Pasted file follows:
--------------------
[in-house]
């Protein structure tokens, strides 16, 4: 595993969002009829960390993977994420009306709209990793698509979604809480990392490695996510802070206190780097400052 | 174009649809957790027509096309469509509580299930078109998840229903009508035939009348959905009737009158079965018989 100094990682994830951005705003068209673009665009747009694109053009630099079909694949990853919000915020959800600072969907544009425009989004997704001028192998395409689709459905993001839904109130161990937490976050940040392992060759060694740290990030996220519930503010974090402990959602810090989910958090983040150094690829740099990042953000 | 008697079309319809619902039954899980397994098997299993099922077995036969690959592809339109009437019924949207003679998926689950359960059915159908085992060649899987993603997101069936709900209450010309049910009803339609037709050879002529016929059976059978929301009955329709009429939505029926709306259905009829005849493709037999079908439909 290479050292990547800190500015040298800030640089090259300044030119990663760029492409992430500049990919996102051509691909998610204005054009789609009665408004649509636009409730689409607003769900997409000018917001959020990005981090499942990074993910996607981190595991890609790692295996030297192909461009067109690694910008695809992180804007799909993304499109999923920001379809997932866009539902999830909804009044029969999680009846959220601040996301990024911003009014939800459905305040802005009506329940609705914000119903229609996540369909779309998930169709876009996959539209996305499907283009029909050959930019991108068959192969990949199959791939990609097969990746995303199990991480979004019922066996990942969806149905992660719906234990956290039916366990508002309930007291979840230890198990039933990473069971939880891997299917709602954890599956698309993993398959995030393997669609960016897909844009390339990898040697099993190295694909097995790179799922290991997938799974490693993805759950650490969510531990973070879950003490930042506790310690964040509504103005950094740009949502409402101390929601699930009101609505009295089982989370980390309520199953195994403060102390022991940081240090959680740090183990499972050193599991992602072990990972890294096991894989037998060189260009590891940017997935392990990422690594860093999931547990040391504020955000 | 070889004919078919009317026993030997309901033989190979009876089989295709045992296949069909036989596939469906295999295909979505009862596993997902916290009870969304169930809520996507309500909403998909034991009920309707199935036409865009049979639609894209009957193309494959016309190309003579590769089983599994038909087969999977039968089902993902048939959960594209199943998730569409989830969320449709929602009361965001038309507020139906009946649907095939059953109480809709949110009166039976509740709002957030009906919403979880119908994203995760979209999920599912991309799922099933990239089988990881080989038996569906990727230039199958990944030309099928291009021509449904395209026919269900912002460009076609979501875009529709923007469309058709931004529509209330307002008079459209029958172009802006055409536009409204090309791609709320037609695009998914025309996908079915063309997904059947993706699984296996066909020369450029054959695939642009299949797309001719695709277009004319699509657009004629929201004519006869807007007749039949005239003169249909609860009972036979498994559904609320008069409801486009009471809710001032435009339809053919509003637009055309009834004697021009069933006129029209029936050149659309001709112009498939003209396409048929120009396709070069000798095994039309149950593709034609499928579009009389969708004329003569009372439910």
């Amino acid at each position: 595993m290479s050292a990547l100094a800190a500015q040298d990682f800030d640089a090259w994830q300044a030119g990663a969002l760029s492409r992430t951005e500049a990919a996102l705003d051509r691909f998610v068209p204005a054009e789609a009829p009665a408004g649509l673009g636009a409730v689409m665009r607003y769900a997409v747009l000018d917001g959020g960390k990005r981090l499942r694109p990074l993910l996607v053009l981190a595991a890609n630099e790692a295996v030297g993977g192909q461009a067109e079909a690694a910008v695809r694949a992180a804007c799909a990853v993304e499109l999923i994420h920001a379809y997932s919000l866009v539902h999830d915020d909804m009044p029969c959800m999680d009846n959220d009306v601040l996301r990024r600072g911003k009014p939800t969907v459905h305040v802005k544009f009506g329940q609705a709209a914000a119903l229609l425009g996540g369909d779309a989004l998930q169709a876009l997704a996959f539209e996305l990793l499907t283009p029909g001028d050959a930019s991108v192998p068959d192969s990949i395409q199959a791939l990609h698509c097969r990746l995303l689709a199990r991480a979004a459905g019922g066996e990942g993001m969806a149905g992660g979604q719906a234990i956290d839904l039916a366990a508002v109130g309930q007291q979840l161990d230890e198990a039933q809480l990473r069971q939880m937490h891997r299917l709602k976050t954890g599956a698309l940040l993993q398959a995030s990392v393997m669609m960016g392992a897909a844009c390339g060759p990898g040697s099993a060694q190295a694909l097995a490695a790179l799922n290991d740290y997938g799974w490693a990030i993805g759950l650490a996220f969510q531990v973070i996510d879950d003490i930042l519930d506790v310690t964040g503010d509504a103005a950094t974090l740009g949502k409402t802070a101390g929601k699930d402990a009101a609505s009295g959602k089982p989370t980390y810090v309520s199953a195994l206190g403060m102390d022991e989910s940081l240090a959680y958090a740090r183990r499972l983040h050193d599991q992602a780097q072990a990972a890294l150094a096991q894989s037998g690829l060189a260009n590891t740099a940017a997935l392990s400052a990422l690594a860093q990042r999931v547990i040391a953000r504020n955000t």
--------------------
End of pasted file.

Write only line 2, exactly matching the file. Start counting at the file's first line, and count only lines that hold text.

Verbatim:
């Protein structure tokens, strides 16, 4: 595993969002009829960390993977994420009306709209990793698509979604809480990392490695996510802070206190780097400052 | 174009649809957790027509096309469509509580299930078109998840229903009508035939009348959905009737009158079965018989 100094990682994830951005705003068209673009665009747009694109053009630099079909694949990853919000915020959800600072969907544009425009989004997704001028192998395409689709459905993001839904109130161990937490976050940040392992060759060694740290990030996220519930503010974090402990959602810090989910958090983040150094690829740099990042953000 | 008697079309319809619902039954899980397994098997299993099922077995036969690959592809339109009437019924949207003679998926689950359960059915159908085992060649899987993603997101069936709900209450010309049910009803339609037709050879002529016929059976059978929301009955329709009429939505029926709306259905009829005849493709037999079908439909 290479050292990547800190500015040298800030640089090259300044030119990663760029492409992430500049990919996102051509691909998610204005054009789609009665408004649509636009409730689409607003769900997409000018917001959020990005981090499942990074993910996607981190595991890609790692295996030297192909461009067109690694910008695809992180804007799909993304499109999923920001379809997932866009539902999830909804009044029969999680009846959220601040996301990024911003009014939800459905305040802005009506329940609705914000119903229609996540369909779309998930169709876009996959539209996305499907283009029909050959930019991108068959192969990949199959791939990609097969990746995303199990991480979004019922066996990942969806149905992660719906234990956290039916366990508002309930007291979840230890198990039933990473069971939880891997299917709602954890599956698309993993398959995030393997669609960016897909844009390339990898040697099993190295694909097995790179799922290991997938799974490693993805759950650490969510531990973070879950003490930042506790310690964040509504103005950094740009949502409402101390929601699930009101609505009295089982989370980390309520199953195994403060102390022991940081240090959680740090183990499972050193599991992602072990990972890294096991894989037998060189260009590891940017997935392990990422690594860093999931547990040391504020955000 | 070889004919078919009317026993030997309901033989190979009876089989295709045992296949069909036989596939469906295999295909979505009862596993997902916290009870969304169930809520996507309500909403998909034991009920309707199935036409865009049979639609894209009957193309494959016309190309003579590769089983599994038909087969999977039968089902993902048939959960594209199943998730569409989830969320449709929602009361965001038309507020139906009946649907095939059953109480809709949110009166039976509740709002957030009906919403979880119908994203995760979209999920599912991309799922099933990239089988990881080989038996569906990727230039199958990944030309099928291009021509449904395209026919269900912002460009076609979501875009529709923007469309058709931004529509209330307002008079459209029958172009802006055409536009409204090309791609709320037609695009998914025309996908079915063309997904059947993706699984296996066909020369450029054959695939642009299949797309001719695709277009004319699509657009004629929201004519006869807007007749039949005239003169249909609860009972036979498994559904609320008069409801486009009471809710001032435009339809053919509003637009055309009834004697021009069933006129029209029936050149659309001709112009498939003209396409048929120009396709070069000798095994039309149950593709034609499928579009009389969708004329003569009372439910």